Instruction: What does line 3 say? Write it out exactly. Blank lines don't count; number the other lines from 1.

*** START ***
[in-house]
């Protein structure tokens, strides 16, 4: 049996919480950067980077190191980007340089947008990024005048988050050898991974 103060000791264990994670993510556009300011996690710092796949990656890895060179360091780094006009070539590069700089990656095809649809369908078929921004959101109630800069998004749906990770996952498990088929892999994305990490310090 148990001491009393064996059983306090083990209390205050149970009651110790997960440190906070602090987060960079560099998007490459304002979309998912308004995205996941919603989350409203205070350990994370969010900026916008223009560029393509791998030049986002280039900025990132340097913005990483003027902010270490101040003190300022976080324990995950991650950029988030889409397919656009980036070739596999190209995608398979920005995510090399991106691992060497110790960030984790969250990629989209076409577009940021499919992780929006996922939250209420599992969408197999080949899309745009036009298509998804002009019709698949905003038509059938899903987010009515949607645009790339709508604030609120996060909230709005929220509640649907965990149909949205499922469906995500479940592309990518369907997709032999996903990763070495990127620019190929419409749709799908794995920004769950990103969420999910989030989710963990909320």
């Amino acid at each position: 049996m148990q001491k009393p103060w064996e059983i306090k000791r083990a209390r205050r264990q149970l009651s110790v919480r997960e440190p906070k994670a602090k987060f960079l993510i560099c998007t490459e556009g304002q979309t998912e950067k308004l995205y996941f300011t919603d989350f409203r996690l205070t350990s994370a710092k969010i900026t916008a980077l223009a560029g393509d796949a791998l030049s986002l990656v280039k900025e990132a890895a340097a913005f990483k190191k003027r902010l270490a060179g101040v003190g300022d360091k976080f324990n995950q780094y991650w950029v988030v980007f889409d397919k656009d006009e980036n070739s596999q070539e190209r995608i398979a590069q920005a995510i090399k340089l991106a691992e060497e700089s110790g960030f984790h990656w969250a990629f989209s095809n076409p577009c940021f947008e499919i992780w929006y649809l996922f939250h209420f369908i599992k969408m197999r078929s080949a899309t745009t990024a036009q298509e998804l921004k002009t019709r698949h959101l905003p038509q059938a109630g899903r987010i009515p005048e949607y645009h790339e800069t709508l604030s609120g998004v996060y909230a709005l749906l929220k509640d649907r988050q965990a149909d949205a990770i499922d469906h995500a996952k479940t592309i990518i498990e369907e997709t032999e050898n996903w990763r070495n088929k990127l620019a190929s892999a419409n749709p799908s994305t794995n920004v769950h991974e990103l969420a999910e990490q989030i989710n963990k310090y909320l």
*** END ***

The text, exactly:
């Amino acid at each position: 049996m148990q001491k009393p103060w064996e059983i306090k000791r083990a209390r205050r264990q149970l009651s110790v919480r997960e440190p906070k994670a602090k987060f960079l993510i560099c998007t490459e556009g304002q979309t998912e950067k308004l995205y996941f300011t919603d989350f409203r996690l205070t350990s994370a710092k969010i900026t916008a980077l223009a560029g393509d796949a791998l030049s986002l990656v280039k900025e990132a890895a340097a913005f990483k190191k003027r902010l270490a060179g101040v003190g300022d360091k976080f324990n995950q780094y991650w950029v988030v980007f889409d397919k656009d006009e980036n070739s596999q070539e190209r995608i398979a590069q920005a995510i090399k340089l991106a691992e060497e700089s110790g960030f984790h990656w969250a990629f989209s095809n076409p577009c940021f947008e499919i992780w929006y649809l996922f939250h209420f369908i599992k969408m197999r078929s080949a899309t745009t990024a036009q298509e998804l921004k002009t019709r698949h959101l905003p038509q059938a109630g899903r987010i009515p005048e949607y645009h790339e800069t709508l604030s609120g998004v996060y909230a709005l749906l929220k509640d649907r988050q965990a149909d949205a990770i499922d469906h995500a996952k479940t592309i990518i498990e369907e997709t032999e050898n996903w990763r070495n088929k990127l620019a190929s892999a419409n749709p799908s994305t794995n920004v769950h991974e990103l969420a999910e990490q989030i989710n963990k310090y909320l």